Database Integrity, Concurrency, and Transactions

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  1. What is a database transaction
    any action that reads from and/or writes to a database
  2. Describe a successful transaction
    • one is which all of the SQL statements are completed successfully
    • A successful transaction changes the database from one consistent state to another
  3. A _______ database state is one in which all data integrity constraints are satisfied
  4. 4 properties of a transaction
    • atomicity
    • Consistency
    • isolation
    • durability
  5. Describe the atomicity property
    • "all or nothing" property
    • All transaction operations must be completed
  6. Describe the Consistency property
    when a transaction is completed, the database must be in a consistent state
  7. Describe the isolation property
    Data used during the execution of a transaction cannot be used by a second transaction until the first one is complete
  8. Describe the durability property
    Once transaction changes are committed they cannot be undone or lost to a subsequent failure
  9. Describe COMMIT (ANSI SQL standard)
    • Permanently records all changes in the database
    • Automatically ends the transaction
  10. Describe ROLLBACK (ANSI SQL standard)
    • aborts all uncommitted changes
    • Database is rolled back to its previous state
    • a rolled back transaction can typically be restarted later
  11. What do transaction logs store
    • A record for the beginning of the transaction
    • A record for each transaction component (i.e. types of operation, tables/attributes affected, before and after values for attributes effected)
    • A record for the end of the transaction (COMMIT)
  12. Transaction logs are ______ __________ when the DBMS executes transactions that modify the database
    automatically updates
  13. What are some of the tradeoffs with transaction logs
    • increases DBMS processing overhead
    • but...provides ability to restore a corrupted database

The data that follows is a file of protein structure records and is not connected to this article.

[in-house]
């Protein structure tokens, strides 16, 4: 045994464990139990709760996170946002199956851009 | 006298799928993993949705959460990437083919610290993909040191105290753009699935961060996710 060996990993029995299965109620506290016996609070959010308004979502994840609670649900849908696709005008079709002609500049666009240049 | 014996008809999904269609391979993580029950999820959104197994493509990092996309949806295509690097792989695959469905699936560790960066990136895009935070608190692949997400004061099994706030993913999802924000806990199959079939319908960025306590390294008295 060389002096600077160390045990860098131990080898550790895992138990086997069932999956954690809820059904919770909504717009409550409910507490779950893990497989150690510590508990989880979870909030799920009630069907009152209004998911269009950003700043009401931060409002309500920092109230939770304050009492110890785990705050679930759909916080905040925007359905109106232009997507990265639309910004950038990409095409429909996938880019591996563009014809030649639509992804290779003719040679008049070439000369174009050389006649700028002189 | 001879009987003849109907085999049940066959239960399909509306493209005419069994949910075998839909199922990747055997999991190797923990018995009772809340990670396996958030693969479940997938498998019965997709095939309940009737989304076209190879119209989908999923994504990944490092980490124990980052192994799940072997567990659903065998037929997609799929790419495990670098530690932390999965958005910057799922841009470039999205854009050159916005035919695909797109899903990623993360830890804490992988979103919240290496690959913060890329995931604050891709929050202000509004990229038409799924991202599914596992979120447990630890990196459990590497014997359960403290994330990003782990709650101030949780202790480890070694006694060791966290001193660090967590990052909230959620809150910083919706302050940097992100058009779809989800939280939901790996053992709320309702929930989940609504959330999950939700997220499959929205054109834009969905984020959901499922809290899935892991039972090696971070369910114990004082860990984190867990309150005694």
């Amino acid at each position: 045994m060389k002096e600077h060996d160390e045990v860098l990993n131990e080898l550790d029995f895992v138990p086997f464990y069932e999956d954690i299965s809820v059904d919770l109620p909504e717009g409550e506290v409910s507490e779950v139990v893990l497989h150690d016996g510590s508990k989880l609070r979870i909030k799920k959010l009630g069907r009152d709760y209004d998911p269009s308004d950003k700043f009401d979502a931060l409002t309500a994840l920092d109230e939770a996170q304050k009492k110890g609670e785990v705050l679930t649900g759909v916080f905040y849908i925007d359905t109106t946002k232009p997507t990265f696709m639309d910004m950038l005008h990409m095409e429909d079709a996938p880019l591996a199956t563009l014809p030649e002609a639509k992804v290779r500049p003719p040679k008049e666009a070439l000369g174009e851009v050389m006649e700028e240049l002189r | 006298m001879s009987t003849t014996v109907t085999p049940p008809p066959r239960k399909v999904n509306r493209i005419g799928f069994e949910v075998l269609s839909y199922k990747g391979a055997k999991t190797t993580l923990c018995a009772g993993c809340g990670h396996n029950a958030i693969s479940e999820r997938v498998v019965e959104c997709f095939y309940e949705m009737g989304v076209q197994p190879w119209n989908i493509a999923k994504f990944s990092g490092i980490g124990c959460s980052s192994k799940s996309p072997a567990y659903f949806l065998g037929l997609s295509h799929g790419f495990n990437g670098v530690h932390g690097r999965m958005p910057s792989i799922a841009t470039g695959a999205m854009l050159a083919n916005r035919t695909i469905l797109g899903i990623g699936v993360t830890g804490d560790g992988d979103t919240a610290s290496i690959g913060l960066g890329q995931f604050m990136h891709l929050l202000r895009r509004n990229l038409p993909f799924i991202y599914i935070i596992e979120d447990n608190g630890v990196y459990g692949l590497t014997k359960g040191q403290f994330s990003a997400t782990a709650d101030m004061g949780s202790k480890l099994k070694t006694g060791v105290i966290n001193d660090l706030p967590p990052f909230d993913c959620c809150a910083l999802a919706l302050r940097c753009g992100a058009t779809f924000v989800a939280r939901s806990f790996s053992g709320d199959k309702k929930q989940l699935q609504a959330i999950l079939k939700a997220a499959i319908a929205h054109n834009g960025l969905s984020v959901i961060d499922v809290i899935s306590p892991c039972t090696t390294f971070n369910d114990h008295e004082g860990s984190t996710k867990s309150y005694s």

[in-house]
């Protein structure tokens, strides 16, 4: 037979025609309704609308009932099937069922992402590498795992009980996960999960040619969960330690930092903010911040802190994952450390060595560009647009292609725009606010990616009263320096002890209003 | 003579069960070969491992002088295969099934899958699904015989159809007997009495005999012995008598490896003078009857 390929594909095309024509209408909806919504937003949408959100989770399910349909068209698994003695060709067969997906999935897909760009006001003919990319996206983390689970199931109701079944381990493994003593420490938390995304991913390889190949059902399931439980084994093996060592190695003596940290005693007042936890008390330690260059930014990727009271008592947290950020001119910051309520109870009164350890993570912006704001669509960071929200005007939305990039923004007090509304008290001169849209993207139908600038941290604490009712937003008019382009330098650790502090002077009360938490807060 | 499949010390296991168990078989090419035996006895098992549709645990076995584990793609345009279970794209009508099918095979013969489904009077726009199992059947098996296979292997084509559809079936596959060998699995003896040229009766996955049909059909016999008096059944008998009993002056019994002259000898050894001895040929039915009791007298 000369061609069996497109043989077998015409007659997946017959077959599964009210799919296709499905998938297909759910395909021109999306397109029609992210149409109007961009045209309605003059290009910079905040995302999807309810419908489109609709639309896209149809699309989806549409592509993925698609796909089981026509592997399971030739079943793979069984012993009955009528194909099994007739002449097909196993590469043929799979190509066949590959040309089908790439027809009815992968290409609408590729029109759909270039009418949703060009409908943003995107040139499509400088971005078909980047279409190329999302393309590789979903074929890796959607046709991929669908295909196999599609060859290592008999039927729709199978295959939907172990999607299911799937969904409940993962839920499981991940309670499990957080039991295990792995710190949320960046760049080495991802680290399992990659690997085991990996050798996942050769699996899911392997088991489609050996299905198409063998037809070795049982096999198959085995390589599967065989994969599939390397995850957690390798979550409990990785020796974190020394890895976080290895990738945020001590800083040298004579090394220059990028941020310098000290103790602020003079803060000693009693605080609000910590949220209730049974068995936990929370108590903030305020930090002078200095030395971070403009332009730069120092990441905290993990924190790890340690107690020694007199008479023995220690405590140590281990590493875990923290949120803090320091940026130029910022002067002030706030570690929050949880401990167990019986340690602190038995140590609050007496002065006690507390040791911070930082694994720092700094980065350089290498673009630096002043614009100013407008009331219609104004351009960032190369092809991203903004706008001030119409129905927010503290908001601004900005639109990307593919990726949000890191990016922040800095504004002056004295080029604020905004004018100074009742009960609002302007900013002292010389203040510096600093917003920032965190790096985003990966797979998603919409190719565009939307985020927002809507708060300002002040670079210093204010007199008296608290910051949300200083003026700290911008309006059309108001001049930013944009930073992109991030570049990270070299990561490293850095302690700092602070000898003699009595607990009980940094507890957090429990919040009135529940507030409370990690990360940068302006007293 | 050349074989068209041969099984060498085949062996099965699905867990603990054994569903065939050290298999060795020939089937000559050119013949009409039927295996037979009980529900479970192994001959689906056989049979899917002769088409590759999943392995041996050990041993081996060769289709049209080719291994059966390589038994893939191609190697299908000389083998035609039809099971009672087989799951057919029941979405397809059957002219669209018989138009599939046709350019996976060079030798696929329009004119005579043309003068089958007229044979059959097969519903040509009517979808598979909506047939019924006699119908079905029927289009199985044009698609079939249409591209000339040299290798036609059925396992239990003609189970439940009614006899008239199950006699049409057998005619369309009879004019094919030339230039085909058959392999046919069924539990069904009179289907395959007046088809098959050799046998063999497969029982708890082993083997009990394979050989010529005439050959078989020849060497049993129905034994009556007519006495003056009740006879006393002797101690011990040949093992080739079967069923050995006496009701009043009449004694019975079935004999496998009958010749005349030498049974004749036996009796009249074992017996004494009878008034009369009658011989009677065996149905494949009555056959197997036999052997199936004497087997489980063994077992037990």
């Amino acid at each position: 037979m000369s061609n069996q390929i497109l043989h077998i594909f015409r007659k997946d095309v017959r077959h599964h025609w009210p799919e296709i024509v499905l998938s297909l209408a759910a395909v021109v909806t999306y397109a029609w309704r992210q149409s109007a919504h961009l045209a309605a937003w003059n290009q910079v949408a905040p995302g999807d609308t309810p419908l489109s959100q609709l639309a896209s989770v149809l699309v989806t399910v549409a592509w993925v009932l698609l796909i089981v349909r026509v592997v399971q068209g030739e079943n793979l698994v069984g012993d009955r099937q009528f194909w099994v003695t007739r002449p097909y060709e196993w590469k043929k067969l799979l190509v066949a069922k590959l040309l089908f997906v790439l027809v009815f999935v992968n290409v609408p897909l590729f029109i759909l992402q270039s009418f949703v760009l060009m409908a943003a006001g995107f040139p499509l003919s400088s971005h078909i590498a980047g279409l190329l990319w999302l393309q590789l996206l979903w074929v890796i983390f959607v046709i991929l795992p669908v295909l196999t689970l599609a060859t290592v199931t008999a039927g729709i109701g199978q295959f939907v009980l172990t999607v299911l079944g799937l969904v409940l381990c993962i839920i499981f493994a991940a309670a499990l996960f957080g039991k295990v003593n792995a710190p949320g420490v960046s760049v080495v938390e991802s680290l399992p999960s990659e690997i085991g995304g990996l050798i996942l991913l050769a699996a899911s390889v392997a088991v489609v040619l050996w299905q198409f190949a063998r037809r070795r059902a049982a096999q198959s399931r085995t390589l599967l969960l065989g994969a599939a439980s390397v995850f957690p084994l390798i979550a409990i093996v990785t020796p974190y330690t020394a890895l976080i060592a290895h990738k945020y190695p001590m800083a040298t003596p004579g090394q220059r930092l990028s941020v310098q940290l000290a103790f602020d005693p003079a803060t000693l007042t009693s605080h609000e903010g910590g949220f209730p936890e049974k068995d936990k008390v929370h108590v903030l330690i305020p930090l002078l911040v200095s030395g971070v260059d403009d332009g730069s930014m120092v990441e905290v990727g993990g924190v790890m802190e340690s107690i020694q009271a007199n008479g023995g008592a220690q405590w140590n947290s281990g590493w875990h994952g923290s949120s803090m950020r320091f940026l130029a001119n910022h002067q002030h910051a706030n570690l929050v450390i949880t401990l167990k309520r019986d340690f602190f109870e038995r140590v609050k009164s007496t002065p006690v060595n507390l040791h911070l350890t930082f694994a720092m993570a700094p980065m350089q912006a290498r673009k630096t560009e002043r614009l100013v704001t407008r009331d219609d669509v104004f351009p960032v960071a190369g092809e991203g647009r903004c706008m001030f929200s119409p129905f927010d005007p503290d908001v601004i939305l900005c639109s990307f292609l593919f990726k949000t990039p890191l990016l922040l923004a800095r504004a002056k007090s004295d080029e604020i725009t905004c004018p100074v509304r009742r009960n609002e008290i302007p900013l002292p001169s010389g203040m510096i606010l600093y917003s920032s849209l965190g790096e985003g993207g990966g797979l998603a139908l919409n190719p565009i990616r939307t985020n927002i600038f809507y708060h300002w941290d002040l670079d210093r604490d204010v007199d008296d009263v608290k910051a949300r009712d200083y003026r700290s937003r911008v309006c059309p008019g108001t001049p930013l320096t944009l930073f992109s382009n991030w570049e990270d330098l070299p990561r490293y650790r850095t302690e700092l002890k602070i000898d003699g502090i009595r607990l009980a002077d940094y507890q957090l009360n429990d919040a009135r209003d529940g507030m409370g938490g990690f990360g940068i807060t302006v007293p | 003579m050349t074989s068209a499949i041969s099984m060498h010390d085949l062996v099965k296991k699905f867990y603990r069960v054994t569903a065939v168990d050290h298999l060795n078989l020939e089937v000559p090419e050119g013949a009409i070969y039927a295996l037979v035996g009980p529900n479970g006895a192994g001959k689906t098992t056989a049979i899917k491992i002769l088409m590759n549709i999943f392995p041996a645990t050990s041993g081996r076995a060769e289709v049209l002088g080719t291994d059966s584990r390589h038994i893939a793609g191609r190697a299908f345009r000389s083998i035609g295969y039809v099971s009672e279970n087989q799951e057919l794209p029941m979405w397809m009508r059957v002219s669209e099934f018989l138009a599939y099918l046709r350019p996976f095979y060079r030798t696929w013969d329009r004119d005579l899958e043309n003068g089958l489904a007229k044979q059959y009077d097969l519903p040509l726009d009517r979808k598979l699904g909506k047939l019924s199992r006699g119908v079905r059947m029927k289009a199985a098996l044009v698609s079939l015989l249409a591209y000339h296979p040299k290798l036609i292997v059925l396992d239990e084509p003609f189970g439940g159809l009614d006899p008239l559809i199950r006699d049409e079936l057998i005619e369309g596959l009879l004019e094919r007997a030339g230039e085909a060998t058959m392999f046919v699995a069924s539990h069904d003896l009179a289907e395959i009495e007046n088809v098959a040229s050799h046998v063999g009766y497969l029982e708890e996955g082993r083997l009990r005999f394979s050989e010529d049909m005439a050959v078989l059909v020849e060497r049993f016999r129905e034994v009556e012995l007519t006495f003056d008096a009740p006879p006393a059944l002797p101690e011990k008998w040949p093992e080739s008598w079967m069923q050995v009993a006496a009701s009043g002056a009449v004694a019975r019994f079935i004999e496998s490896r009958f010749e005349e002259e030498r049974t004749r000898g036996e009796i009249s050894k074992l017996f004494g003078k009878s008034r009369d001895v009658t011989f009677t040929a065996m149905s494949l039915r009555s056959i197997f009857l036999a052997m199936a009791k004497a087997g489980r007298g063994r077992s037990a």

14. When can you implement multi-step transactions
    • When connecting from ...
    • other office applications via VBA
    • a .NET application
    • a web-based application
  15. MS Access only supports ________ transaction swhen using _____ to access the DBMS
    Multistep, code
  16. What is concurrency control
    the process of managing simultaneous operations on the database without having them interfere with one another
  17. Three potential problems caused by concurrency
    • lost updates
    • uncommitted data
    • inconsistent retrievals
  18. How does a lost update problem happen
    when a successfully completed update is overwritten by another transaction
  19. How does an uncommitted data problem happen
    When one transaction accesses the intermediate results of another transaction before they are committed - and the second transaction is then rolled back
  20. How does an inconsistent retrieval problem happen
    When a transaction reads several values, but a different transaction updates some of the them in the midst o this process
  21. What is a serializable schedule
    A schedule of a transaction's operations in which the interleaved execution of all active transactions yields the same results as if those transactions were executedi n serial order
  22. What are some methods for scheduling conflicting operations in concurrent transactions
    • locking methods
    • timestamping
  23. refers to the size of the locked resource
    • lock granularity
    • Image Upload 1
  24. prohibits other users from reading the locked resource
    exclusive lock
  25. allows other users to read the locked resource but they can't update it
    shared loc
  26. Describe optimistic locking
    • assumes that no transaction conflicts will occur
    • DBMS processes a transaction to a temporary file, checks whether conflict occurred, if not it's finished if so the transaction is repeated until there is no conflict
    • Acceptable for applications with few update operations
  27. Describe pessimistic locking
    • assumes that conflicts will occur
    • locks are issued before a transaction is processed, then the locks are released
  28. Two-phase locking(2PL)
    • guarantees serializability
    • transactionsa re allowed to obtain as many locks as necessary (growing phase)
    • Once the first lock is released (shrinking phase) no additional locks can be obtained
    • doesn't prevent deadlocks
  29. What is a deadlock
    an impasse that may result when two (or more) transactions are waiting for locks held by the other to be released
  30. 3 basic techniques for controlling deadlocks
    • Deadlock prevention
    • Deadlock detection
    • Deadlock avoidance
  31. Deadlock prevention
    • abort a transaction if possible of deadlock
    • Reschedule transaction for later execution
  32. Deadlock detection
    • DBMS periodically tests databasse for deadlocks
    • If found, one transaction ("victim") is rolled back
  33. Deadlock avoidance
    transactions obtain all needed locks before execution
  34. What is timestamping
    • A unique identifier created by DBMS that indicates the relative starting time of a transaction
    • Transactions ordered globally so that older transaction (with smaller timestamps) get priority in the event of conflict
    • conflict resolved by rolling back and restarting the associated transaction - no locks, no deadlocks
    • Demands a lot of system resources (memory and processing overhead)
Card Set:
Database Integrity, Concurrency, and Transactions
2016-11-30 04:53:00

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